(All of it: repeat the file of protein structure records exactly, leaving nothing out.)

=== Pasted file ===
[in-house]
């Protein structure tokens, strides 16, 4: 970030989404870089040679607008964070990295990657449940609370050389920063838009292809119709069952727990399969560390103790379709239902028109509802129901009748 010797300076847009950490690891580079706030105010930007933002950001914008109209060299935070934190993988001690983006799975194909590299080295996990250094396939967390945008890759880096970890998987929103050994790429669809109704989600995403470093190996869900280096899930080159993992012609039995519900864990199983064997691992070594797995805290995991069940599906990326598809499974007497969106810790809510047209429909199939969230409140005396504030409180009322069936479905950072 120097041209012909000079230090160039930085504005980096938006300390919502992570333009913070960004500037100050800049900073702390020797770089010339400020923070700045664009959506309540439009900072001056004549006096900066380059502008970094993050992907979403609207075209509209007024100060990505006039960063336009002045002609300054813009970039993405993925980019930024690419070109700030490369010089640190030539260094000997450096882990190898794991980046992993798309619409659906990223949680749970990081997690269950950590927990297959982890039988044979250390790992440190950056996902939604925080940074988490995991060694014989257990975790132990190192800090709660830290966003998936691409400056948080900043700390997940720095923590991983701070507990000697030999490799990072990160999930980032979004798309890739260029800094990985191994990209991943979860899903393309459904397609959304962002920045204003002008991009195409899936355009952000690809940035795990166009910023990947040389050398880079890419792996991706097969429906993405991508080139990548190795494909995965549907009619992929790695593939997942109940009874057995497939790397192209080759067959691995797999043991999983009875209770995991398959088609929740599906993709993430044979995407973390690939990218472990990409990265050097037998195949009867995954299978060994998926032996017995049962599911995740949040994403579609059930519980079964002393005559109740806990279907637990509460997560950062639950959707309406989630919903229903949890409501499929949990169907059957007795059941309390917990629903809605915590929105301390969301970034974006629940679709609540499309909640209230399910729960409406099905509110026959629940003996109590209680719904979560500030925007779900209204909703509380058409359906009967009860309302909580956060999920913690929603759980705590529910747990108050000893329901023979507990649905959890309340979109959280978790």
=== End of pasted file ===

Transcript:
[in-house]
């Protein structure tokens, strides 16, 4: 970030989404870089040679607008964070990295990657449940609370050389920063838009292809119709069952727990399969560390103790379709239902028109509802129901009748 010797300076847009950490690891580079706030105010930007933002950001914008109209060299935070934190993988001690983006799975194909590299080295996990250094396939967390945008890759880096970890998987929103050994790429669809109704989600995403470093190996869900280096899930080159993992012609039995519900864990199983064997691992070594797995805290995991069940599906990326598809499974007497969106810790809510047209429909199939969230409140005396504030409180009322069936479905950072 120097041209012909000079230090160039930085504005980096938006300390919502992570333009913070960004500037100050800049900073702390020797770089010339400020923070700045664009959506309540439009900072001056004549006096900066380059502008970094993050992907979403609207075209509209007024100060990505006039960063336009002045002609300054813009970039993405993925980019930024690419070109700030490369010089640190030539260094000997450096882990190898794991980046992993798309619409659906990223949680749970990081997690269950950590927990297959982890039988044979250390790992440190950056996902939604925080940074988490995991060694014989257990975790132990190192800090709660830290966003998936691409400056948080900043700390997940720095923590991983701070507990000697030999490799990072990160999930980032979004798309890739260029800094990985191994990209991943979860899903393309459904397609959304962002920045204003002008991009195409899936355009952000690809940035795990166009910023990947040389050398880079890419792996991706097969429906993405991508080139990548190795494909995965549907009619992929790695593939997942109940009874057995497939790397192209080759067959691995797999043991999983009875209770995991398959088609929740599906993709993430044979995407973390690939990218472990990409990265050097037998195949009867995954299978060994998926032996017995049962599911995740949040994403579609059930519980079964002393005559109740806990279907637990509460997560950062639950959707309406989630919903229903949890409501499929949990169907059957007795059941309390917990629903809605915590929105301390969301970034974006629940679709609540499309909640209230399910729960409406099905509110026959629940003996109590209680719904979560500030925007779900209204909703509380058409359906009967009860309302909580956060999920913690929603759980705590529910747990108050000893329901023979507990649905959890309340979109959280978790």